2008 Taiwanese United Nations membership referendums
|Nationwide referendum proposal 5|
(See below for translation)
|Date||22 March 2008|
|Nationwide referendum proposal 6|
(See below for translation)
|Date||22 March 2008|
|This article is part of a series on the|
politics and government of
the Republic of China
The first referendum question, supported by the Democratic Progressive Party (DPP) of President Chen Shui-bian, asked whether voters agree that the government should seek United Nations membership under the name "Taiwan". The second referendum question, supported by the Kuomintang (KMT), which on the same day won the presidential election, asked whether voters supported "our nation" seek to "return" to the United Nations and join other international organisations under "flexible and practical strategies", including joining as "Republic of China", "Taiwan", or any other name that aids success and national dignity.
Although large majorities voted in favour of both proposals, the referendums were invalidated as voter turnout was just 36%, well below the 50% required. In contrast, the simultaneous presidential elections had a turnout of 76%.
Proposal 5 was initiated by You Si-kun (Yu Shyi-kun), former Premier and chairman of the Democratic Progressive Party. The topic was "Application to become a new member of the United Nations under the name “Taiwan”"
|“||In 1971, the People’s Republic of China joined the United Nations, replacing the Republic of China and causing Taiwan to become an orphan in the world. To strongly express the will of the people of Taiwan to enhance Taiwan’s international status and participation in international affairs,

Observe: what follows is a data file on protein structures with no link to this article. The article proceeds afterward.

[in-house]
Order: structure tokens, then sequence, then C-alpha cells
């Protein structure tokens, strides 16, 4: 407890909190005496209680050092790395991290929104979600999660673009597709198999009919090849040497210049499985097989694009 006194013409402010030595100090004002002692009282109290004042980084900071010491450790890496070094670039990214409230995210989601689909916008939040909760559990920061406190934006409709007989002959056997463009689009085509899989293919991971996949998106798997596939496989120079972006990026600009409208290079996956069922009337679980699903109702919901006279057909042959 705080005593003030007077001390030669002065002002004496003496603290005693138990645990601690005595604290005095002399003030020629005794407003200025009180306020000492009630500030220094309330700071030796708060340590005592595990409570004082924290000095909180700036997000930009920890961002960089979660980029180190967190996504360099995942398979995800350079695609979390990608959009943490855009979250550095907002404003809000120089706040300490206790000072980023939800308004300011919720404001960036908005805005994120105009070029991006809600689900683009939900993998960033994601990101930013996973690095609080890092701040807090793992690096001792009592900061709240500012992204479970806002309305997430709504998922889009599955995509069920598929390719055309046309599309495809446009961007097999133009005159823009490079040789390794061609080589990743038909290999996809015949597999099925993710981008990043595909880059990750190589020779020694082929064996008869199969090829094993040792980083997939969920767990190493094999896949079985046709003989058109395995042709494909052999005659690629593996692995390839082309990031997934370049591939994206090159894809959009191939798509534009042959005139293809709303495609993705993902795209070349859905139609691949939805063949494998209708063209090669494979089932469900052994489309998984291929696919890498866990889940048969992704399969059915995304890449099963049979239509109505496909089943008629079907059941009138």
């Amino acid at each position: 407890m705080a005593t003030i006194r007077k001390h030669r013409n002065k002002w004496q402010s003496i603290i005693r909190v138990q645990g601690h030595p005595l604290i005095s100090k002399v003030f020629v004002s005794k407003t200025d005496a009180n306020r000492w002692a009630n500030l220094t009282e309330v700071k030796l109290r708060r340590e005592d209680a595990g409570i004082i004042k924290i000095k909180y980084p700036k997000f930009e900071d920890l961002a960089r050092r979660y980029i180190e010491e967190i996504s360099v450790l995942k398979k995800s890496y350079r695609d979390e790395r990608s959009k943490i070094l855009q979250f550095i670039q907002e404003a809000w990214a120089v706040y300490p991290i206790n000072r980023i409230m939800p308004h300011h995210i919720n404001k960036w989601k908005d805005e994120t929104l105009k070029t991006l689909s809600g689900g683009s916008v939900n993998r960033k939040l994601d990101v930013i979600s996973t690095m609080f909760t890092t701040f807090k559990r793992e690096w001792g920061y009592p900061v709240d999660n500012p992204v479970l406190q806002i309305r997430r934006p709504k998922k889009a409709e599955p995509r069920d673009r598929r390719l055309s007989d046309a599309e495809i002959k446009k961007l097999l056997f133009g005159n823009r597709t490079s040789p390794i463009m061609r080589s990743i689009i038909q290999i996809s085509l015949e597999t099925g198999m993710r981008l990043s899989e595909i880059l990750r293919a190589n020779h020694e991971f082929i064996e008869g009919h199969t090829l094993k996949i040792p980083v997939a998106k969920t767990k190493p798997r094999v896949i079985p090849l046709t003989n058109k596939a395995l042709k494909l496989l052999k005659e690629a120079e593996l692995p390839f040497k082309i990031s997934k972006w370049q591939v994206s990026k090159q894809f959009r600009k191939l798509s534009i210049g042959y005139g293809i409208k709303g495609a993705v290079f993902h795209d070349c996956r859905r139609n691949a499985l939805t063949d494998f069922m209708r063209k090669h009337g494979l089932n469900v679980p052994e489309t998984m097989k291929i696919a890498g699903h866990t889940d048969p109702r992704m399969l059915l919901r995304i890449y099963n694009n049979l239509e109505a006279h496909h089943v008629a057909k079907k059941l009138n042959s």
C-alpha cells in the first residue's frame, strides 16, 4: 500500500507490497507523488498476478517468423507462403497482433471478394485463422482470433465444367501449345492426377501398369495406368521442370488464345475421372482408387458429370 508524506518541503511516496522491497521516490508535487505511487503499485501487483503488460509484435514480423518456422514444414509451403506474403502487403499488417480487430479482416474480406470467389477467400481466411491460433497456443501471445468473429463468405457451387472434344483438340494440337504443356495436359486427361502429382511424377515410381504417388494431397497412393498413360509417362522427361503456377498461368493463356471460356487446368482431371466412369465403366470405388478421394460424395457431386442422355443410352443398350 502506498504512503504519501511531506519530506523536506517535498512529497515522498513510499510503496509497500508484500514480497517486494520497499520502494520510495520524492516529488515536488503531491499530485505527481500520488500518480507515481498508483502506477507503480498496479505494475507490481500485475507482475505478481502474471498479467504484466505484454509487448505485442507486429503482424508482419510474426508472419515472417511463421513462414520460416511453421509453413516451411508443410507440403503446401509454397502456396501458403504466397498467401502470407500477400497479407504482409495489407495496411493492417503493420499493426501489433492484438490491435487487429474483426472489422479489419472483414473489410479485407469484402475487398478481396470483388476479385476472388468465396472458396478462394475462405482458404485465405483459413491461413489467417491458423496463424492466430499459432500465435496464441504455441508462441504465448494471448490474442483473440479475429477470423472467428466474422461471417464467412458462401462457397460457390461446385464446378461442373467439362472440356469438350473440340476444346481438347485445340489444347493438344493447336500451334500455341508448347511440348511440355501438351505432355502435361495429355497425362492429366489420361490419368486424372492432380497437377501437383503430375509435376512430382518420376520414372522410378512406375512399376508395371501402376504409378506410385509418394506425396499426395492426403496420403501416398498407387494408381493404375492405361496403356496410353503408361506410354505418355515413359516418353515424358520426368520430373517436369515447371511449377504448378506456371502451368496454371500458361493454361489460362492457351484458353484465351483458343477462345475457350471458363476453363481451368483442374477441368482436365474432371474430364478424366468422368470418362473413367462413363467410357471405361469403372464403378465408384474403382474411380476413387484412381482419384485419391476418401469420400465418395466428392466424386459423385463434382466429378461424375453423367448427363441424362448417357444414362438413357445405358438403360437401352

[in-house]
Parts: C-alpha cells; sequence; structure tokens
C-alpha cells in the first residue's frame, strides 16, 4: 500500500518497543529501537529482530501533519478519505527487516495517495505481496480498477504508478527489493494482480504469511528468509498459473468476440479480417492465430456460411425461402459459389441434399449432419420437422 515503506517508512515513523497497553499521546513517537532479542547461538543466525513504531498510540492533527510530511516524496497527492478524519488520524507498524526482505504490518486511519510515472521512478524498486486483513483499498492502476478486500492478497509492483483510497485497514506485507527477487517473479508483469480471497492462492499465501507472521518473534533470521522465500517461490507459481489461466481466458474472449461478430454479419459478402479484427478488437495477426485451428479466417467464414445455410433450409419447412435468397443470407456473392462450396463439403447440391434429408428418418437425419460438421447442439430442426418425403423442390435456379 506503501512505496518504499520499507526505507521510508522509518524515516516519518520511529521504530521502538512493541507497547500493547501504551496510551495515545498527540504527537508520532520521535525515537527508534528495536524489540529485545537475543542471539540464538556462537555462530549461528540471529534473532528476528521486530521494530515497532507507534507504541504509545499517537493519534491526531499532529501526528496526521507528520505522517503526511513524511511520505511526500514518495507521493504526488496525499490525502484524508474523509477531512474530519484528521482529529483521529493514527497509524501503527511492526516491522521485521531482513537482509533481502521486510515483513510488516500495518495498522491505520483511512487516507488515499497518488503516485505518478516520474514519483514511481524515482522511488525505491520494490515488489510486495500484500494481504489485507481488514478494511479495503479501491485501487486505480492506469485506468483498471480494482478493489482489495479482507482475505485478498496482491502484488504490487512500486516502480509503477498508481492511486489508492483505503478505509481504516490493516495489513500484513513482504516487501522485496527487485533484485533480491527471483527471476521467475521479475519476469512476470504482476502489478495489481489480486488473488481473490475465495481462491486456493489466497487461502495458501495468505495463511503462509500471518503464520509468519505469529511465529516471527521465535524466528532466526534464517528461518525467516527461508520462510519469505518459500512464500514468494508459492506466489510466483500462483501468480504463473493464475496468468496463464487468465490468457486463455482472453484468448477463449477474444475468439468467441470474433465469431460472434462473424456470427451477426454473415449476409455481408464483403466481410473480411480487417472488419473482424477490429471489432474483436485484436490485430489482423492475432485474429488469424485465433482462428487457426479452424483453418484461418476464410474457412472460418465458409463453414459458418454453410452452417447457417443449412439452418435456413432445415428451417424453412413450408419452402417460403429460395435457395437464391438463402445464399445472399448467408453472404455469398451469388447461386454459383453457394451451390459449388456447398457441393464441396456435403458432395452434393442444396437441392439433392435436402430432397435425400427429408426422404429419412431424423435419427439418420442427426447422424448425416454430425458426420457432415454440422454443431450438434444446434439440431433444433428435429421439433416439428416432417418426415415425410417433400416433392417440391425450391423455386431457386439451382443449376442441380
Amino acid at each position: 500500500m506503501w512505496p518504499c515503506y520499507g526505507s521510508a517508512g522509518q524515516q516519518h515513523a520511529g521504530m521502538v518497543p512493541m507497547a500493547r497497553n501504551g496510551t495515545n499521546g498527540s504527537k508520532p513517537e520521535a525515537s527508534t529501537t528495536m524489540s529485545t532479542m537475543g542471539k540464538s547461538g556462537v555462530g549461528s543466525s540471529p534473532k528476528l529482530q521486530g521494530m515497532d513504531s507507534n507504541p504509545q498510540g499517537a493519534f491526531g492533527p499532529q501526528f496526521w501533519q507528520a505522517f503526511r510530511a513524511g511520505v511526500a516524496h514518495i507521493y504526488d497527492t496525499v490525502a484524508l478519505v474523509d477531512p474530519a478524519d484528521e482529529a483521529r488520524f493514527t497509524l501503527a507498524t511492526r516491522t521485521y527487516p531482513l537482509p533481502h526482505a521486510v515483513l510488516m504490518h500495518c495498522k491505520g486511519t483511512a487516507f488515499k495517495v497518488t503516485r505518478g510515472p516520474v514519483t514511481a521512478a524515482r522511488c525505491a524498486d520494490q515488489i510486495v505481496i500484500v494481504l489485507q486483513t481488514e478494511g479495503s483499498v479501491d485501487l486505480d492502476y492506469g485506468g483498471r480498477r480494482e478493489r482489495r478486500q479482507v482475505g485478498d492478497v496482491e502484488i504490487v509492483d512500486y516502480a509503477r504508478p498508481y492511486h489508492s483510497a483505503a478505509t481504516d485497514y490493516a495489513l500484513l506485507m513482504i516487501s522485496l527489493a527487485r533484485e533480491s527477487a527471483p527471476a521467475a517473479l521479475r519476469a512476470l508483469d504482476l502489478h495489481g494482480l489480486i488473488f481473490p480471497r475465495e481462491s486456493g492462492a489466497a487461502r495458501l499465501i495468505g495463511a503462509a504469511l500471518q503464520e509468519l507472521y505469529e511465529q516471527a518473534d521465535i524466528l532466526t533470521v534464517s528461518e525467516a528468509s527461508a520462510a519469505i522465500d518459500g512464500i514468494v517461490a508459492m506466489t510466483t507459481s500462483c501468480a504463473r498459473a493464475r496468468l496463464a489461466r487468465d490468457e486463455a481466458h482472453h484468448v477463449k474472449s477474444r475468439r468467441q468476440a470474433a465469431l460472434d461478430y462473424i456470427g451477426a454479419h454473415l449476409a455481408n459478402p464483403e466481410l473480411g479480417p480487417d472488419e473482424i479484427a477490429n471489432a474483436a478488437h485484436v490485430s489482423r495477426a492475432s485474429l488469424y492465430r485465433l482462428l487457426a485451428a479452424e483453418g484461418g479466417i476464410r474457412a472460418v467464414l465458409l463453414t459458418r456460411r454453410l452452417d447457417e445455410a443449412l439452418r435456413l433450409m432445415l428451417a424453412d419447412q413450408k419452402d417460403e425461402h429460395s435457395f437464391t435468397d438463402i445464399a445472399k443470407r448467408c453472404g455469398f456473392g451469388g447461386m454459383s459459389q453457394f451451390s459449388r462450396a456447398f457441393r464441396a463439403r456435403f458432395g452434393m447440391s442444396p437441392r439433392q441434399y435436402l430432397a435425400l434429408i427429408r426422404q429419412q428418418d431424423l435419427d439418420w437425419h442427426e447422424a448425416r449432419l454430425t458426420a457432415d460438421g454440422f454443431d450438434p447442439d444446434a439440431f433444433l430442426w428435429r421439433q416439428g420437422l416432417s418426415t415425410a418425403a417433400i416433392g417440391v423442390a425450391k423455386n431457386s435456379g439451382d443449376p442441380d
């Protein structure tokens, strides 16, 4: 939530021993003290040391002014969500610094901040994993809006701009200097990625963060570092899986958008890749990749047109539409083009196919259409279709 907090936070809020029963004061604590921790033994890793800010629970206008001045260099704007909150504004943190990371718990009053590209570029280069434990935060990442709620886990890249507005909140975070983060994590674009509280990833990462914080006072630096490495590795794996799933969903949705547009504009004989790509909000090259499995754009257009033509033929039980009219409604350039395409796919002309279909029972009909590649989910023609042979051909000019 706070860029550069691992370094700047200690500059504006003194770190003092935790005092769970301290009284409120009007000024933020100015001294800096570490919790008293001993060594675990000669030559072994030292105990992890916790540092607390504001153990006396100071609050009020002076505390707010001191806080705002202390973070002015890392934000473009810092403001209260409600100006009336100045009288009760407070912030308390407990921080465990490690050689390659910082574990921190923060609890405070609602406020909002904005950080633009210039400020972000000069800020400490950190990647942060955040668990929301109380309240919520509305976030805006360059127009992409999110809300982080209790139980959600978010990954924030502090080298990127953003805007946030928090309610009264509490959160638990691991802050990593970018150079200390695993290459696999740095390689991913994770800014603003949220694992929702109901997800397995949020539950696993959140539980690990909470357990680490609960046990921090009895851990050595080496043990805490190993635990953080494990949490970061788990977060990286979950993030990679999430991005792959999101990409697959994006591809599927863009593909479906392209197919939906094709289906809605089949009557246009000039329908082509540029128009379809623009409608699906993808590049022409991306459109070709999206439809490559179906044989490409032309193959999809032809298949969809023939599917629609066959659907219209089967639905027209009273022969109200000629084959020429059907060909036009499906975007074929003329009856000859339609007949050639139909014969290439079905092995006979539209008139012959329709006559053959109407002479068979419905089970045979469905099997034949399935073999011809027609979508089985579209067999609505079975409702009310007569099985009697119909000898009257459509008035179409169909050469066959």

Do you agree that the government should apply for UN membership under the name "Taiwan"?
(Chinese text: 1971年中華人民共和國進入聯合國，取代中華民國，台灣成為國際孤兒。為強烈表達台灣人民的意志，提升台灣的國際地位及參與，您是否同意政府以「台灣」名義加入聯合國？)
Proposal 6 was first initiated by Vincent Siew, former Premier and Vice President.
|“||Do you agree that our nation should apply to return to the United Nations and join other international organizations based on pragmatic, flexible strategies with respect to the name [under which we apply to and participate in them]? That is:
Do you approve of applying to return to the United Nations and to join other international organizations under the name “Republic of China”, or “Taiwan”, or other name that is conducive to success and preserves our nation’s dignity?
(Chinese text: 您是否同意我國申請重返聯合國及加入其它組織，名稱採務實、有彈性的策略，亦即贊成以中華民國名義、或以台灣名義、或以其他有助於成功並兼顧尊嚴的名稱，申請重返聯合國及加入其他國際組織？)
Although the proposals referendums were both supported by one of the two major parties in Taiwan, they were both formally voter-initiated, rather than government-sponsored. While the KMT initiated one of the two referendums, it encouraged its voters to least boycott the DPP-initiated referendum, and expressed understanding if supporters chose to boycott both referendums. Although KMT officials such as presidential candidate Ma Ying-jeou and chairman Wu Po-hsiung received ballot papers for the KMT-sponsored referendum, their family and other KMT officials, such as chairman emeritus Lien Chan refused to take ballot papers for either referendum. Former president Lee Teng-hui did not take either ballot paper, which he said was because he "forgot" to bring the documentation, although reporters at the scene pointed out to him that he did not need documentation to vote. DPP officials, including president Chen Shui-bian, called on voters to vote in both referendums.
- Referendum on applying for United Nations membership under the name of "Taiwan"